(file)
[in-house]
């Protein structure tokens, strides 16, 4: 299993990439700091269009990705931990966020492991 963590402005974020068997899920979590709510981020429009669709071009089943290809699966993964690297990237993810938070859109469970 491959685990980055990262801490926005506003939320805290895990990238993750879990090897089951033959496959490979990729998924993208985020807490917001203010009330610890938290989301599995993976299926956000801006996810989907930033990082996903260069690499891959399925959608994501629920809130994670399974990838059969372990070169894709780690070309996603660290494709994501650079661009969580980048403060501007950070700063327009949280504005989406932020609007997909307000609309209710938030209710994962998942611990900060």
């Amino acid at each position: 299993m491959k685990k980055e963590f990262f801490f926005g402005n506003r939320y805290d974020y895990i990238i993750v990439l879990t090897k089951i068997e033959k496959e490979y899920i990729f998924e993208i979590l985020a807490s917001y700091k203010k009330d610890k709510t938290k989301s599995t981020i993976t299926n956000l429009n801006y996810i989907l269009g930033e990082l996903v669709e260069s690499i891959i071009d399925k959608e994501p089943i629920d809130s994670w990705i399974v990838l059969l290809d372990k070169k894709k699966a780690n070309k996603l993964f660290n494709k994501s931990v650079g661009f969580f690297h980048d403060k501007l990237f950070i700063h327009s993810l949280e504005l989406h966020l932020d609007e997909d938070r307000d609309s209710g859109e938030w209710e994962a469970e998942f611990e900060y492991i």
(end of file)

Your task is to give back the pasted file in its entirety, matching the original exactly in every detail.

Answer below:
[in-house]
């Protein structure tokens, strides 16, 4: 299993990439700091269009990705931990966020492991 963590402005974020068997899920979590709510981020429009669709071009089943290809699966993964690297990237993810938070859109469970 491959685990980055990262801490926005506003939320805290895990990238993750879990090897089951033959496959490979990729998924993208985020807490917001203010009330610890938290989301599995993976299926956000801006996810989907930033990082996903260069690499891959399925959608994501629920809130994670399974990838059969372990070169894709780690070309996603660290494709994501650079661009969580980048403060501007950070700063327009949280504005989406932020609007997909307000609309209710938030209710994962998942611990900060």
């Amino acid at each position: 299993m491959k685990k980055e963590f990262f801490f926005g402005n506003r939320y805290d974020y895990i990238i993750v990439l879990t090897k089951i068997e033959k496959e490979y899920i990729f998924e993208i979590l985020a807490s917001y700091k203010k009330d610890k709510t938290k989301s599995t981020i993976t299926n956000l429009n801006y996810i989907l269009g930033e990082l996903v669709e260069s690499i891959i071009d399925k959608e994501p089943i629920d809130s994670w990705i399974v990838l059969l290809d372990k070169k894709k699966a780690n070309k996603l993964f660290n494709k994501s931990v650079g661009f969580f690297h980048d403060k501007l990237f950070i700063h327009s993810l949280e504005l989406h966020l932020d609007e997909d938070r307000d609309s209710g859109e938030w209710e994962a469970e998942f611990e900060y492991i």